Are we really to believe that Ron and Hermione’s relationship rests on the fact that Ron gets jealous? All that romantic tension over the years in the books means nothing? Furthermore, why would Hermione be a teacher at Hogwarts instead of Minister of Magic?! Huge plot disappointment.
4. Albus gives up on Scorpio
As misfits, Albus and Scorpio develop a strong friendship during their first trip to Hogwarts, and this only grows as the years progress. However, when the two first alter the course of time, Harry bans Albus from being friends with Scorpio, and Albus just…takes it. It’s a little bizarre that a four year friendship between two people who had no other friends ceases, simply because one of their dads ‘says so’. Combined with the sudden suppression of Albus’s usual rebellious nature and Harry’s out-of-character treatment towards Professor McGonagall, the whole scene feels off.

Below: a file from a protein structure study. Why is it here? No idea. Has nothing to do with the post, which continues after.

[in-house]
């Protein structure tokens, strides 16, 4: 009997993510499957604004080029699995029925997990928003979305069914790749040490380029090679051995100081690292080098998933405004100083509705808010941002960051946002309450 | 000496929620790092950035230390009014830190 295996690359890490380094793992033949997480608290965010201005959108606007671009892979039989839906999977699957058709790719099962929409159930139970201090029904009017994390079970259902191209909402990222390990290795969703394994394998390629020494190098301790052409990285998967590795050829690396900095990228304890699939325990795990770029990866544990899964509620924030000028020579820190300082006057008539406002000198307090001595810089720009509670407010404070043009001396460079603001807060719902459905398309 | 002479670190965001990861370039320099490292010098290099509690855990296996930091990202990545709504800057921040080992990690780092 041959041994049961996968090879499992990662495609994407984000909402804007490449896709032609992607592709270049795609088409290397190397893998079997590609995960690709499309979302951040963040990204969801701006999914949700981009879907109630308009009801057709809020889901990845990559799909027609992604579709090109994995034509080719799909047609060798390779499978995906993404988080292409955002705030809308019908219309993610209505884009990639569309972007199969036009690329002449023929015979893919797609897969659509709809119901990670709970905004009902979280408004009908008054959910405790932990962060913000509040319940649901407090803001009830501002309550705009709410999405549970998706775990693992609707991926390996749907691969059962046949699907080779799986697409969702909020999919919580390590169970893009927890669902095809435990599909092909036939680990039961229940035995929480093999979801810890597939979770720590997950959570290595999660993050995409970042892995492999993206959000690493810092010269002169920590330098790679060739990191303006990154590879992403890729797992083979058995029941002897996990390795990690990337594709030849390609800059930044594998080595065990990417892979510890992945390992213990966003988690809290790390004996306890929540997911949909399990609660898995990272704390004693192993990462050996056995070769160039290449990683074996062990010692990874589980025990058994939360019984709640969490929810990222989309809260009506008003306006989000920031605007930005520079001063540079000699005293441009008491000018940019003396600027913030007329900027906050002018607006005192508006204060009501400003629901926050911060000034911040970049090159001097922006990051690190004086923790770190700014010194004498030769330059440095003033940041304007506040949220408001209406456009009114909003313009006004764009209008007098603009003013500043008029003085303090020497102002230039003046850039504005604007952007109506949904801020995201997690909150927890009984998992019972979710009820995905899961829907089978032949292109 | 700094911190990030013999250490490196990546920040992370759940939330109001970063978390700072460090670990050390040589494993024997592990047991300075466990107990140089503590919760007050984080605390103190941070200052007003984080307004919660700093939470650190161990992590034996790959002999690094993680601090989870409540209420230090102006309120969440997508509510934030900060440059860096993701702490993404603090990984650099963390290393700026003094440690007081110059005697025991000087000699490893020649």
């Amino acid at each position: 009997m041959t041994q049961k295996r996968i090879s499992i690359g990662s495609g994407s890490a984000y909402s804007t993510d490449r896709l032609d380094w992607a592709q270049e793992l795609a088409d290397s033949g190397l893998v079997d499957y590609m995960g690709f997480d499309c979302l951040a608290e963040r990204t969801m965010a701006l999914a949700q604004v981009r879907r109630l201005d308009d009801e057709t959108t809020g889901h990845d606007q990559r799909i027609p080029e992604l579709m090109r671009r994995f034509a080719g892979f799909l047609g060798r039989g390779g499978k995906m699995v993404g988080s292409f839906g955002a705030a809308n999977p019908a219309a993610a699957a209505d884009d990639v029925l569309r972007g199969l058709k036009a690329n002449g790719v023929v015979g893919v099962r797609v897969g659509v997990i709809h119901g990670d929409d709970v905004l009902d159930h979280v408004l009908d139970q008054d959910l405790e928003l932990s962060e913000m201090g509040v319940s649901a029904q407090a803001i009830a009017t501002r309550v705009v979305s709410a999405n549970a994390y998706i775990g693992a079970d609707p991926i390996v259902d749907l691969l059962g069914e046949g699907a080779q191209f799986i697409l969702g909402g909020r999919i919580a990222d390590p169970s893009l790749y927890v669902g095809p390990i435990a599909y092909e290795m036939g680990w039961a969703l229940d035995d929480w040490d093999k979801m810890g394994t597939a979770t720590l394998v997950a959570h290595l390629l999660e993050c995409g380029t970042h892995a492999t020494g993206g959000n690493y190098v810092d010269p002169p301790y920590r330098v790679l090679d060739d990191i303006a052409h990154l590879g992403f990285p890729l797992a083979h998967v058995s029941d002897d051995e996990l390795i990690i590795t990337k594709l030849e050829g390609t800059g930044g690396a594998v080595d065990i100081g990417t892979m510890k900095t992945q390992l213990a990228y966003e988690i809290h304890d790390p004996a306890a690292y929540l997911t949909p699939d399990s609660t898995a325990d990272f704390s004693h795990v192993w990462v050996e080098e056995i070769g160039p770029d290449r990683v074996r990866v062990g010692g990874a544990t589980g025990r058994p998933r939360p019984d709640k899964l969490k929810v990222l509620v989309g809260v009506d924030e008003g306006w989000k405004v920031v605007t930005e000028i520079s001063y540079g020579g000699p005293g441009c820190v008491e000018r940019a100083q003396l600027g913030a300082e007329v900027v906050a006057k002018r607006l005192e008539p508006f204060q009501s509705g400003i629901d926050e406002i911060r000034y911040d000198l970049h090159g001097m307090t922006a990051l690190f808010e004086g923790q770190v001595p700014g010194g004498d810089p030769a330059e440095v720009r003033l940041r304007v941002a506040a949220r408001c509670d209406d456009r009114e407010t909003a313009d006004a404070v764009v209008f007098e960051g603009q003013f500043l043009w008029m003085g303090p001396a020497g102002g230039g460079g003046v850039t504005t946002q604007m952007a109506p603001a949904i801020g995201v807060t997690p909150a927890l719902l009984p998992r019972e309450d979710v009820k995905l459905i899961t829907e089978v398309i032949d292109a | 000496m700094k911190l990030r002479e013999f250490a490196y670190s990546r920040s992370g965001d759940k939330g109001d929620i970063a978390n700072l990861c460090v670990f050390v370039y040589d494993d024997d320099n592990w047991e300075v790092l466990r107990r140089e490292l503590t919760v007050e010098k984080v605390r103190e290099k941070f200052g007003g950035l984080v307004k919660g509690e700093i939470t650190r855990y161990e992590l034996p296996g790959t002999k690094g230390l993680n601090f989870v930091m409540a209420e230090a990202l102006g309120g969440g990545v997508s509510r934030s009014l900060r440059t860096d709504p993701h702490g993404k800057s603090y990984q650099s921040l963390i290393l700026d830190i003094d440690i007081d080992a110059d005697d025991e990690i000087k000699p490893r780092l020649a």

5. Cedric’s embarrassment
Albus and Scorpio come up with this brilliant *eye roll* plan to go back in time to embarrass Cedric and prevent him from winning. However, the Triwizard Tournament had some incredibly strong witches and wizards in attendance. Does it really make sense that a couple of fourth years could interfere in a magical, multinational competition and not get caught?